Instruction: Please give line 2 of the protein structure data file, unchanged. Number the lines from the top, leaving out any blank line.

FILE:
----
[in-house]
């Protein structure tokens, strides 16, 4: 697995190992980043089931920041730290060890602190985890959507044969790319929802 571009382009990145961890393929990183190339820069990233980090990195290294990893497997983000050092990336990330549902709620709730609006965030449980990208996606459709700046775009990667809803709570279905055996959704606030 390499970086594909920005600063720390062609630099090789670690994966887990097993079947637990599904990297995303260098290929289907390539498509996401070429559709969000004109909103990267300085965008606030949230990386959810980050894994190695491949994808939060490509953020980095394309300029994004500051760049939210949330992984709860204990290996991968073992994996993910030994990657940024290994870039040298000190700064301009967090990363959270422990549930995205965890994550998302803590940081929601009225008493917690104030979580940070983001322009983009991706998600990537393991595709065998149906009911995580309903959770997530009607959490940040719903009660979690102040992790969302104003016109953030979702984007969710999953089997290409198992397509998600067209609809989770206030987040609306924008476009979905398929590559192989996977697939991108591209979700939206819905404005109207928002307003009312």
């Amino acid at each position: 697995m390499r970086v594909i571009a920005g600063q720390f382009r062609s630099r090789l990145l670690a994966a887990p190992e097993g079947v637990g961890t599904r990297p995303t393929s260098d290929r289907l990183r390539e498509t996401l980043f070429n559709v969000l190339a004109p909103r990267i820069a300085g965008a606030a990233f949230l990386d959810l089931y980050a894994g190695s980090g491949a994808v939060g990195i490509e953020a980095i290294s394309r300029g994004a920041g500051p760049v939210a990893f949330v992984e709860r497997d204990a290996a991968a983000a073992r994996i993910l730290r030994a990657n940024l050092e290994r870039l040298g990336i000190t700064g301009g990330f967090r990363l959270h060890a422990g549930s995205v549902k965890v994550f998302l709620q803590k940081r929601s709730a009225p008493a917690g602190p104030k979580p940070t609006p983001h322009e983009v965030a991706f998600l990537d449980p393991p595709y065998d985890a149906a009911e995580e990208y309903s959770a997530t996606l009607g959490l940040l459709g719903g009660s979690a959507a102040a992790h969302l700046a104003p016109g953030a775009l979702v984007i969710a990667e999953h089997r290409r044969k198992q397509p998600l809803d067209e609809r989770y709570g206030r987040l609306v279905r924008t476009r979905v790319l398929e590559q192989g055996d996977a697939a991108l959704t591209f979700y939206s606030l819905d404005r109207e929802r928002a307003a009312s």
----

């Protein structure tokens, strides 16, 4: 697995190992980043089931920041730290060890602190985890959507044969790319929802 571009382009990145961890393929990183190339820069990233980090990195290294990893497997983000050092990336990330549902709620709730609006965030449980990208996606459709700046775009990667809803709570279905055996959704606030 390499970086594909920005600063720390062609630099090789670690994966887990097993079947637990599904990297995303260098290929289907390539498509996401070429559709969000004109909103990267300085965008606030949230990386959810980050894994190695491949994808939060490509953020980095394309300029994004500051760049939210949330992984709860204990290996991968073992994996993910030994990657940024290994870039040298000190700064301009967090990363959270422990549930995205965890994550998302803590940081929601009225008493917690104030979580940070983001322009983009991706998600990537393991595709065998149906009911995580309903959770997530009607959490940040719903009660979690102040992790969302104003016109953030979702984007969710999953089997290409198992397509998600067209609809989770206030987040609306924008476009979905398929590559192989996977697939991108591209979700939206819905404005109207928002307003009312």